19th February 2016
The government is planning a huge hike in probate fees that will hit families who are left to deal with estates worth more than £300,000.
Probate fees are currently charged on a flat-rate basis of £215 for individuals with estates worth more than £5,000 but fees will now increase according to the value of the estate.
For families whose loved one leaves an estate worth more than £2 million, the fees will soar 920% to £20,000. However, the threshold at which estates have to pay probate fees will be increased from £5,000 to £50,000 meaning an extra 30,000 people will be exempt.
A probate is granted when a person dies and gives the executor the right to deal with the deceased’s estate, including bank and building society accounts that will typically be frozen.
The probate process is lengthy but the government is currently consulting on how to simplify it, but is also looking at increasing the fees.
The hike in probate costs would raise £250 million a year for the government. Justice Minister Shailesh Vara said the money will be a ‘critical contribution to cutting the deficit and reducing the burden on the taxpayer of running the courts’.
He added that only the ‘very wealthiest’ will pay the maximum fee and that fees would be capped at 1% of the value of the estate.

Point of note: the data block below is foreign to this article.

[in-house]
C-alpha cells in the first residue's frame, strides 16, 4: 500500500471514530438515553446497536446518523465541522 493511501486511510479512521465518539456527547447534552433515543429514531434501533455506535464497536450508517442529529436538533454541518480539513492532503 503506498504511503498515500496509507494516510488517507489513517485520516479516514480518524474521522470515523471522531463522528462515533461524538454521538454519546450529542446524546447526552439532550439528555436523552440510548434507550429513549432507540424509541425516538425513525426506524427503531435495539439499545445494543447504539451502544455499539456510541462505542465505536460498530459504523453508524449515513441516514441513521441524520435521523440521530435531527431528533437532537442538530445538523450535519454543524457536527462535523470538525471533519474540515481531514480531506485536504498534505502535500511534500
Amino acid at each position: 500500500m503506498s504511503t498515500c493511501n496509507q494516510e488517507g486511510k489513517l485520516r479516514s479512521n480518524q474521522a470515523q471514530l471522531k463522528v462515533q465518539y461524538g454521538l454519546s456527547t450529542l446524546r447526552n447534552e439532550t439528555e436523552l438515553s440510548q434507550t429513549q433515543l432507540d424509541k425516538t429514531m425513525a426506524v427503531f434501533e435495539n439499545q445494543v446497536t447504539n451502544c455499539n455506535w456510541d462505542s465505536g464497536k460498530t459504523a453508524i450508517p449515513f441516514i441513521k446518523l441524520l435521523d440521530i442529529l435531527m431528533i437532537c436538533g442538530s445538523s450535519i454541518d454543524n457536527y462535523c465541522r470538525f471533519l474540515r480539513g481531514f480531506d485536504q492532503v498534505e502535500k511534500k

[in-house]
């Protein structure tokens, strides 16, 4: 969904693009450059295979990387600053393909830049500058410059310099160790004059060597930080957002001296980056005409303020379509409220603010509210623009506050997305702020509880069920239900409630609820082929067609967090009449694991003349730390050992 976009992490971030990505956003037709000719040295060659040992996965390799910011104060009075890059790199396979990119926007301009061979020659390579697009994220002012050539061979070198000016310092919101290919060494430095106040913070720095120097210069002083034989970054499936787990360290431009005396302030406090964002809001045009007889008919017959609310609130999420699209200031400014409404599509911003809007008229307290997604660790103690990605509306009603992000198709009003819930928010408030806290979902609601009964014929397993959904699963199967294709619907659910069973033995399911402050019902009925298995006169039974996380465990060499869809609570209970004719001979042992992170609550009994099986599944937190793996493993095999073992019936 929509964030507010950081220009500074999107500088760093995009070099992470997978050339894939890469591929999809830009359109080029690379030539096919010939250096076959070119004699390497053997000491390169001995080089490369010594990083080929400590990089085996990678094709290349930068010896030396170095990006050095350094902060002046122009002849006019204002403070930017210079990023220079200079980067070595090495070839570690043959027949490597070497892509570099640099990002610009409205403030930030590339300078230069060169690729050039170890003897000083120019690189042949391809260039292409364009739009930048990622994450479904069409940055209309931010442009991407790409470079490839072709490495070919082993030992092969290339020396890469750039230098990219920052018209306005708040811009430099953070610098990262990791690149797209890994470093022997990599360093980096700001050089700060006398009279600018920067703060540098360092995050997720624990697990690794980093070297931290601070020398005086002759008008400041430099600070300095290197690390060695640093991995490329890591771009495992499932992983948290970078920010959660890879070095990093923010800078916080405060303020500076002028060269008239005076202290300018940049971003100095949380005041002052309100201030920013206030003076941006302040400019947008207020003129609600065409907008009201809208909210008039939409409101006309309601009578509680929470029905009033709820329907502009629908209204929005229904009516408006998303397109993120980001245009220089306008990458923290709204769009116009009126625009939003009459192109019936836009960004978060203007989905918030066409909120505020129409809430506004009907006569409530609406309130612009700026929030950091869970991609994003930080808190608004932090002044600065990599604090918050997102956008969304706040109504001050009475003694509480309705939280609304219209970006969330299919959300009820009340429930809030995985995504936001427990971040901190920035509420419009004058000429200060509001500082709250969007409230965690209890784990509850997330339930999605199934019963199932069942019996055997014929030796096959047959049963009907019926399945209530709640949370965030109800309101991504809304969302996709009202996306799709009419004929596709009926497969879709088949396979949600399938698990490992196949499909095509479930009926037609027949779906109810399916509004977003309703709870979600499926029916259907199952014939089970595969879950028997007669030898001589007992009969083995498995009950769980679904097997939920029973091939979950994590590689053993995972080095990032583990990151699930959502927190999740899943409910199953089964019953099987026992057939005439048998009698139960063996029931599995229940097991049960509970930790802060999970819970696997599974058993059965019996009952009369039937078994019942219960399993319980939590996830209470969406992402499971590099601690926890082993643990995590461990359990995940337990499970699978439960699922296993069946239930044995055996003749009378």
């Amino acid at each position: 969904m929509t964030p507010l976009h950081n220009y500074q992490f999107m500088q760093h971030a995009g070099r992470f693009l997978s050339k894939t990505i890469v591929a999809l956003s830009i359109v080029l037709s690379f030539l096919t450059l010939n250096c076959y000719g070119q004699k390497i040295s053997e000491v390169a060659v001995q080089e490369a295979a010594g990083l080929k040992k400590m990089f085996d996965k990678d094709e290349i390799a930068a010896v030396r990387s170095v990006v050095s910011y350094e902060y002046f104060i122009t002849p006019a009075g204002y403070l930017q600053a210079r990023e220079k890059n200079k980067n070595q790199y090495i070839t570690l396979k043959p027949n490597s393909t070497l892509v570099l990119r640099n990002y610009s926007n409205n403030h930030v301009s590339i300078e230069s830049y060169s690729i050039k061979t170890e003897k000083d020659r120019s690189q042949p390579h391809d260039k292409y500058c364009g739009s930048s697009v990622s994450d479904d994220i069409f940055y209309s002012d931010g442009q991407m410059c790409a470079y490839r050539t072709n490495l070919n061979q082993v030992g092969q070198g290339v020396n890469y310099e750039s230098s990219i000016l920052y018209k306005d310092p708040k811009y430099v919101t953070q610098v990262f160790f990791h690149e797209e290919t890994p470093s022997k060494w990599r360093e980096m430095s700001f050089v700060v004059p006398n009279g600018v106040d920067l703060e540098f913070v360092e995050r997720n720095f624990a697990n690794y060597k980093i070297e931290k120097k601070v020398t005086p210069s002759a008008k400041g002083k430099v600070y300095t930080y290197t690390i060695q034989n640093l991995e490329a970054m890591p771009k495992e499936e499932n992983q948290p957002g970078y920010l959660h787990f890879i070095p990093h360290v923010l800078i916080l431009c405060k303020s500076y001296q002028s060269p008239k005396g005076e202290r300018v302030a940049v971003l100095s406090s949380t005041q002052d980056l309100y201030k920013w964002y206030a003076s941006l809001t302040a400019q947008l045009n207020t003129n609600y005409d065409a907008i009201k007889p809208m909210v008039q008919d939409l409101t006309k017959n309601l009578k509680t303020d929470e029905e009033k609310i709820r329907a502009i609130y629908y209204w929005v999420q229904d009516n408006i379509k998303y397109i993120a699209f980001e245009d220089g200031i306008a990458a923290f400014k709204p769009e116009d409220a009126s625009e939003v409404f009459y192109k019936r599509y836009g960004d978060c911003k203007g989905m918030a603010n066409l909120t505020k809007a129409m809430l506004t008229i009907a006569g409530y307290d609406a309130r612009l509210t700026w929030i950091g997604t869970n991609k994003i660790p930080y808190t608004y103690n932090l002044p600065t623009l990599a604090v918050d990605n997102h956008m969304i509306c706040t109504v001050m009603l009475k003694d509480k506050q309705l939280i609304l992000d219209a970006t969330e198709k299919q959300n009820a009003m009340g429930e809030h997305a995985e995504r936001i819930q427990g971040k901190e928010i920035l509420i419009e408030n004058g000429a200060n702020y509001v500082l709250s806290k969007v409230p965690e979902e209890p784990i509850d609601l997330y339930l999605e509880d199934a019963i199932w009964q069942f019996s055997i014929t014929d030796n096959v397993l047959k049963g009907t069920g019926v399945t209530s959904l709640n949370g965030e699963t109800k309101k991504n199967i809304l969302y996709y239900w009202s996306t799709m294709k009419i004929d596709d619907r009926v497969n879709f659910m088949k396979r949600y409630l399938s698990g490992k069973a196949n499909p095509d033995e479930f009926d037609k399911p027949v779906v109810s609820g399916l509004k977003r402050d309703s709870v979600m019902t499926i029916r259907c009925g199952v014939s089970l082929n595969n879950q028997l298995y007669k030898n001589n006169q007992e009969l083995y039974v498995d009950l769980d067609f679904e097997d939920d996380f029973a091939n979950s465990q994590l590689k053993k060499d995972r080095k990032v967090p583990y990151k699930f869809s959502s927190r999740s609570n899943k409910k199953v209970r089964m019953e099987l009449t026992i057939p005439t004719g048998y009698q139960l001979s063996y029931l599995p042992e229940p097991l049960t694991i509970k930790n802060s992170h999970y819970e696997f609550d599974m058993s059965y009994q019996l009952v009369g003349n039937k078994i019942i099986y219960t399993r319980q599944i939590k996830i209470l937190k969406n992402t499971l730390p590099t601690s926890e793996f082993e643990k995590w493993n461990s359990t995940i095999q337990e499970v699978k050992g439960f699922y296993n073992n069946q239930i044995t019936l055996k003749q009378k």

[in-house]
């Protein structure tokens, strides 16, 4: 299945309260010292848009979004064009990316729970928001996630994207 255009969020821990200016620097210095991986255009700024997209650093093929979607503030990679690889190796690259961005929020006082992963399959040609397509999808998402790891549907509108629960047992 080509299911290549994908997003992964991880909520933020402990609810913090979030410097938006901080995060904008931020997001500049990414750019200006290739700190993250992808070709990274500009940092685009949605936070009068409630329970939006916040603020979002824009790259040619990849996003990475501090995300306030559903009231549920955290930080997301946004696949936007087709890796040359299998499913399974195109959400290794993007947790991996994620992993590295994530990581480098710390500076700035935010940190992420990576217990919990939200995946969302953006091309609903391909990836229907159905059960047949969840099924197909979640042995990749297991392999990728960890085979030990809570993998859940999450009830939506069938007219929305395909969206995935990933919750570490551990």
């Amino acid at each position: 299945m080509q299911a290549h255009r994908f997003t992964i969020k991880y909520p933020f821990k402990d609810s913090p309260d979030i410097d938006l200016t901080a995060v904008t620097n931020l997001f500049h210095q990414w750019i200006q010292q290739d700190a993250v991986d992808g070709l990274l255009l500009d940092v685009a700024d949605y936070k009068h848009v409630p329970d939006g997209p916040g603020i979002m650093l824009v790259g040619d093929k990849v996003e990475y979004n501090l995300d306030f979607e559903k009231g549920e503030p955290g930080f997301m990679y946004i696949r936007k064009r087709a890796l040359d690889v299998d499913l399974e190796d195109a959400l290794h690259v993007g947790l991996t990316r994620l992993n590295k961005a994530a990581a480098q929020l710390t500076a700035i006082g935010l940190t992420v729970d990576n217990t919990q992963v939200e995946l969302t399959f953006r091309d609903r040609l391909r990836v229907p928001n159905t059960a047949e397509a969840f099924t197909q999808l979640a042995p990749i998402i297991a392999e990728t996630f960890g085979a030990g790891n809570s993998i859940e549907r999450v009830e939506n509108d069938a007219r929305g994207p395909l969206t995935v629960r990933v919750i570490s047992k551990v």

The new fee structure being proposed means estates worth up to £50,000 will not pay a fee, and estates over this amount will be charged based on a tiered structure;
£300 for estates between £50,000 and up to £300,000
£1,000 for estates between £300,000 and £500,000
£4,000 for estates between £500,000 and £1 million
£8,000 for estates between £1 million and £1.6 million
£12,000 for estates between £1.6 million and £2 million
£20,000 for estates worth more than £2 million
Vara said: ‘We also want to see a simpler, more streamlined process for probate applications, moving from a paperbased to an online system.
‘This will make the probate service much easier to navigate so the experience of the bereaved is as simple and hassle-free as possible, reducing worry for executors at what is often a very difficult and distressing time, and enabling most applications to be completed online and, we hope, without expensive professional advice.’